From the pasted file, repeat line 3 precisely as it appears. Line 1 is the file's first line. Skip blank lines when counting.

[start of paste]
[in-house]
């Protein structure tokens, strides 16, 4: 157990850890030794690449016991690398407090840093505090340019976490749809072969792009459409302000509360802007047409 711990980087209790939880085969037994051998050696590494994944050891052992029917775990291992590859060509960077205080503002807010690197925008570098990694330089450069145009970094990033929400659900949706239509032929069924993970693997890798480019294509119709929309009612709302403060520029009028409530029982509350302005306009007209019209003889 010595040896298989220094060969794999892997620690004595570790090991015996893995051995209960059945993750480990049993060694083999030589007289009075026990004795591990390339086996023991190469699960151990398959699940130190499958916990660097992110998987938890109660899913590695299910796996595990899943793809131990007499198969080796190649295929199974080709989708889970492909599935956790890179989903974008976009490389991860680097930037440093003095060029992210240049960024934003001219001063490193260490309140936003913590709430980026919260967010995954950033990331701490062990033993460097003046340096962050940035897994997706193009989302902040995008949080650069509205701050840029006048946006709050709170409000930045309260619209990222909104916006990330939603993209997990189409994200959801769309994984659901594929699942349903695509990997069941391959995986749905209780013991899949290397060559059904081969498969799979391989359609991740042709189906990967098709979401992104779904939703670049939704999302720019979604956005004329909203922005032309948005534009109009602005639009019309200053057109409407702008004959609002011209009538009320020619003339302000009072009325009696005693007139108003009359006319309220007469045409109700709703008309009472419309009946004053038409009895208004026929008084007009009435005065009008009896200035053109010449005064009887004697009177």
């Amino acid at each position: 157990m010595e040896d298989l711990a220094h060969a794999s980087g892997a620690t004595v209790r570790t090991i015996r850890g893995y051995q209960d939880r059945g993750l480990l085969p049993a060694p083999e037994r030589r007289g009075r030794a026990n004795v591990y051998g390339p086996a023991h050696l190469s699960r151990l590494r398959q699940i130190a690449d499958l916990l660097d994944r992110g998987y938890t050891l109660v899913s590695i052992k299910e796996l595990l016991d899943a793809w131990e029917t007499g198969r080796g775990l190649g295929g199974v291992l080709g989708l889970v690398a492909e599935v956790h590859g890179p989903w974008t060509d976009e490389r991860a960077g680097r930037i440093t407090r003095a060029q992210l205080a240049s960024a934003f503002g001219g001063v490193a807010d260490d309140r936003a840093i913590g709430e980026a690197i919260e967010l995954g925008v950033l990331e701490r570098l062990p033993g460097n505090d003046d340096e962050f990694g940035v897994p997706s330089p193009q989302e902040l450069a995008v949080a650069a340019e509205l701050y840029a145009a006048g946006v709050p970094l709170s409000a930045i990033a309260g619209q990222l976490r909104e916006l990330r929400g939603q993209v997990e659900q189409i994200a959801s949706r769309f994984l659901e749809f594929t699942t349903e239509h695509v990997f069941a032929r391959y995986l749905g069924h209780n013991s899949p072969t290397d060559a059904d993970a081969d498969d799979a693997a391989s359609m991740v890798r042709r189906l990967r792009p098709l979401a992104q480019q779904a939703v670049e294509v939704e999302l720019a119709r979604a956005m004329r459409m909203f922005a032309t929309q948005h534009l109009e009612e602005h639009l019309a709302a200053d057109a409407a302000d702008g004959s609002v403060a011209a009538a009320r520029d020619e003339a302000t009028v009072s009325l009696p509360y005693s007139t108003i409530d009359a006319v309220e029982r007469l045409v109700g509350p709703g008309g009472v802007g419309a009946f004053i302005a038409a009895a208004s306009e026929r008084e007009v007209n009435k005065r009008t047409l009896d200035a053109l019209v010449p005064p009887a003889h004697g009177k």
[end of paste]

């Amino acid at each position: 157990m010595e040896d298989l711990a220094h060969a794999s980087g892997a620690t004595v209790r570790t090991i015996r850890g893995y051995q209960d939880r059945g993750l480990l085969p049993a060694p083999e037994r030589r007289g009075r030794a026990n004795v591990y051998g390339p086996a023991h050696l190469s699960r151990l590494r398959q699940i130190a690449d499958l916990l660097d994944r992110g998987y938890t050891l109660v899913s590695i052992k299910e796996l595990l016991d899943a793809w131990e029917t007499g198969r080796g775990l190649g295929g199974v291992l080709g989708l889970v690398a492909e599935v956790h590859g890179p989903w974008t060509d976009e490389r991860a960077g680097r930037i440093t407090r003095a060029q992210l205080a240049s960024a934003f503002g001219g001063v490193a807010d260490d309140r936003a840093i913590g709430e980026a690197i919260e967010l995954g925008v950033l990331e701490r570098l062990p033993g460097n505090d003046d340096e962050f990694g940035v897994p997706s330089p193009q989302e902040l450069a995008v949080a650069a340019e509205l701050y840029a145009a006048g946006v709050p970094l709170s409000a930045i990033a309260g619209q990222l976490r909104e916006l990330r929400g939603q993209v997990e659900q189409i994200a959801s949706r769309f994984l659901e749809f594929t699942t349903e239509h695509v990997f069941a032929r391959y995986l749905g069924h209780n013991s899949p072969t290397d060559a059904d993970a081969d498969d799979a693997a391989s359609m991740v890798r042709r189906l990967r792009p098709l979401a992104q480019q779904a939703v670049e294509v939704e999302l720019a119709r979604a956005m004329r459409m909203f922005a032309t929309q948005h534009l109009e009612e602005h639009l019309a709302a200053d057109a409407a302000d702008g004959s609002v403060a011209a009538a009320r520029d020619e003339a302000t009028v009072s009325l009696p509360y005693s007139t108003i409530d009359a006319v309220e029982r007469l045409v109700g509350p709703g008309g009472v802007g419309a009946f004053i302005a038409a009895a208004s306009e026929r008084e007009v007209n009435k005065r009008t047409l009896d200035a053109l019209v010449p005064p009887a003889h004697g009177k």